The holidays are coming up, and this is the time when families want to spend as much time as they can with each other. This can create tension among divorced couples or couples living separately who have children together. Naturally, both parents want to have the child(ren) for the holidays, and the kids usually want to spend time with each parent.
When one parent has custody of the children, the other parent almost always receives visitation rights. There are rare cases involving issues such as abuse where a court may deny visitation or order limited/supervised visitation. Assuming this is a typical child custody/visitation arrangement in which the non-custodial parent is entitled to liberal visitation, a holiday visitation schedule should be put in place as part of this arrangement.
Holiday visitation is not a “one size fits all” arrangement. Each family has its own traditions, and the visitation schedule should be one that takes these and other specific circumstances into account. The arrangement should be fair to both parents, and hopefully one that everybody can agree on.
Here is an example of what a winter holiday visitation schedule might look like:
- Thanksgiving Week (defined as the Wednesday before Thanksgiving through the Sunday after): The child(ren) spend this week with their mother in even-numbered years, and their father in odd-numbered years.
- Christmas Eve through Christmas Morning: This period is spent with the mother in odd-numbered years, and the father in even-numbered years.
- Christmas Morning through the Day After (12/26): This period is spent with the mother in even-numbered years, and the father in odd-numbered years.
- New Year’s Eve through New Year’s Day Morning: This period is spent with the mother in odd-numbered years, and the father in even-numbered years.
- New Year’s Day Morning through the Day After (1/2): This period is spent with the mother in even-numbered years, and the father in odd-numbered years.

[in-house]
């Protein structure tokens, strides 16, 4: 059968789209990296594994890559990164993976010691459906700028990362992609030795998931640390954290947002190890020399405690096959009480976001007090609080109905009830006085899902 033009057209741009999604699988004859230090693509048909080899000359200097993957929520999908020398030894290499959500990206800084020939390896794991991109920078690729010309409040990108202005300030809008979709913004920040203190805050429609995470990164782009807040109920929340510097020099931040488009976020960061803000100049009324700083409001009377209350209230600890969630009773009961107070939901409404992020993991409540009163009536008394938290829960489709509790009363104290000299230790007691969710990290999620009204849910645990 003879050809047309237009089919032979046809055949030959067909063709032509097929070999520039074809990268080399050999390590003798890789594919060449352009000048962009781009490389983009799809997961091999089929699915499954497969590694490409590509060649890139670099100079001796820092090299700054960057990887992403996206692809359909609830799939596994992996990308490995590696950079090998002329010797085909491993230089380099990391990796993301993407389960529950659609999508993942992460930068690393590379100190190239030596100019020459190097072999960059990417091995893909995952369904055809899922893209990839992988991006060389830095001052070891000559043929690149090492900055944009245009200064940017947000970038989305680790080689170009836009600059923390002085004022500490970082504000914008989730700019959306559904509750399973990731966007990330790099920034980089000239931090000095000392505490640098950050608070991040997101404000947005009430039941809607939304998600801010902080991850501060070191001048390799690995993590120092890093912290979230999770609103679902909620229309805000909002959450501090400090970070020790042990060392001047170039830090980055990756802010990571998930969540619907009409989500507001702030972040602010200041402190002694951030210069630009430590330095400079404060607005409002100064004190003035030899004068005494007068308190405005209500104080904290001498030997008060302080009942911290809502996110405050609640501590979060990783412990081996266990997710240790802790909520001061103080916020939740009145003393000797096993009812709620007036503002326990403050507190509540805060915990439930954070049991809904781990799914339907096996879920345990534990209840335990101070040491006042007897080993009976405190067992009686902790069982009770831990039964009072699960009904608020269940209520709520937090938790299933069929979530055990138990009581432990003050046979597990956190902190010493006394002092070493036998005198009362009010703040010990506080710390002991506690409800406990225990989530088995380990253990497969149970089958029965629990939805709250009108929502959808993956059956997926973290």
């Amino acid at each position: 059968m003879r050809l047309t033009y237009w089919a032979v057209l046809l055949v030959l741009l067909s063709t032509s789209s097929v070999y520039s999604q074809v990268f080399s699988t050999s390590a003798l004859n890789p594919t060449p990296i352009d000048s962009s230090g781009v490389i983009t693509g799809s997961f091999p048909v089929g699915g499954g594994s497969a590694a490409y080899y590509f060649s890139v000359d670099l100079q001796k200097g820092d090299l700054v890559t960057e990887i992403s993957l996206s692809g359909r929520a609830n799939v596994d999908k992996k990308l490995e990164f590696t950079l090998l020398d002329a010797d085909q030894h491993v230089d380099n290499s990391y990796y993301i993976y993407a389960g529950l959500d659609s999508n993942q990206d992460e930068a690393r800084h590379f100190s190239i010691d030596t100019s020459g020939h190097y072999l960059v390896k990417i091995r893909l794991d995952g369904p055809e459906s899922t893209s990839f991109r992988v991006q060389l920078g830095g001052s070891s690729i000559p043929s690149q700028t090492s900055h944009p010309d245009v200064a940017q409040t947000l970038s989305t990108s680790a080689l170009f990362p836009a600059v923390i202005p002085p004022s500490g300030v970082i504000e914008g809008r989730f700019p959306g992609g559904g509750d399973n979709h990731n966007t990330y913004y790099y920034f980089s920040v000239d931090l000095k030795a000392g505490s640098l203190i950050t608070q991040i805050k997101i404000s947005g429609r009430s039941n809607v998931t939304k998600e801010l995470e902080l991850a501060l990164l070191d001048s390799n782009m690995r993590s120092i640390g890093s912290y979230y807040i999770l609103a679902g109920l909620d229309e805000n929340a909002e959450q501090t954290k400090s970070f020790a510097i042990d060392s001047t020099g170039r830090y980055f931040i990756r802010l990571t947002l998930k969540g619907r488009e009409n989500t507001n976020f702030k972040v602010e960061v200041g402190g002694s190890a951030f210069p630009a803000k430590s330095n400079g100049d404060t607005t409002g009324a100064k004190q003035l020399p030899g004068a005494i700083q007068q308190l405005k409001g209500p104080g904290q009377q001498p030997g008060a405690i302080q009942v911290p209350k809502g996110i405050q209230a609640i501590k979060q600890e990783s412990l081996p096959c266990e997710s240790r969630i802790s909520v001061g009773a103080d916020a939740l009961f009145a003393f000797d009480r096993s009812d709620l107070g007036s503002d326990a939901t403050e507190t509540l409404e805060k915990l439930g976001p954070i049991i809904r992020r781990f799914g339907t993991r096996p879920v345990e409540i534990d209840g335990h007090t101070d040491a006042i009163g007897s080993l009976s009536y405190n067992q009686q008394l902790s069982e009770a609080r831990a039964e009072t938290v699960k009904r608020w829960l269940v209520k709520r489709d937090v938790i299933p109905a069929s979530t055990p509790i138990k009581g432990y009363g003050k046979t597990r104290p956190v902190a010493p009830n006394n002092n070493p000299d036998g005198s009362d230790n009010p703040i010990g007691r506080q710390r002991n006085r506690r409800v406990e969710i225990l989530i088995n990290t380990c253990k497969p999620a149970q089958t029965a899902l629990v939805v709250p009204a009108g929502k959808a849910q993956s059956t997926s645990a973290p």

This schedule would be similar for the other holidays during the year, such as Easter and the Fourth of July, with the mother and father having the kids during alternating years. A schedule would also be worked out for spring break, summer break, and the parents’ and children’s birthdays. Of course, the visitation schedule during holidays, school breaks, birthdays, and other special occasions must take into consideration various factors; such as the work schedules of each parent, the location of the two parents, how far away they live from each other, and many others.
When Holiday Visitation Conflicts with Regular Visitation Schedules
One common question that often comes up with visitation and the holidays is what happens when the holiday visitation conflicts with the regular visitation schedule? For example, a typical visitation schedule might have the kids spending every other weekend with each parent; e.g., Weekend A is spent with Mom, Weekend B with Dad, Weekend C with Mom, Weekend D with Dad, and so on. Referring back to the winter holiday visitation schedule example, what if this is an odd-numbered year and the father has the kids over Thanksgiving weekend, but Thanksgiving weekend falls on Weekend A, which belongs to the mother?
In this scenario, the holiday visitation schedule takes priority over the existing schedule. This means that the father would have the kids over Weekend A, because this is his year to have the kids over Thanksgiving. The next question is what happens the following weekend? Does the father get the kids again because Weekend B is his regular weekend? With most visitation arrangements, the answer would be “yes”.
This may seem unfair, but if you take away the father’s regular weekend for visitation, he would not be receiving any extra holiday time like he should. Also, this is likely to even out in future years. In other words, there will probably be a weekend in the future that is one of the father’s regular weekends, but according to the holiday visitation schedule, the mother gets the kids that weekend.
Visitation and the holidays can often raise questions and cause disputes, especially if the holiday schedule and the regular visitation schedule have conflicts. When these issues come up, it is important to take a step back and try to work out a reasonable solution with your ex. Remember, the holidays are a time when families are supposed to come together, so try to do what’s best for your kids, even if you have to make some small compromises along the way.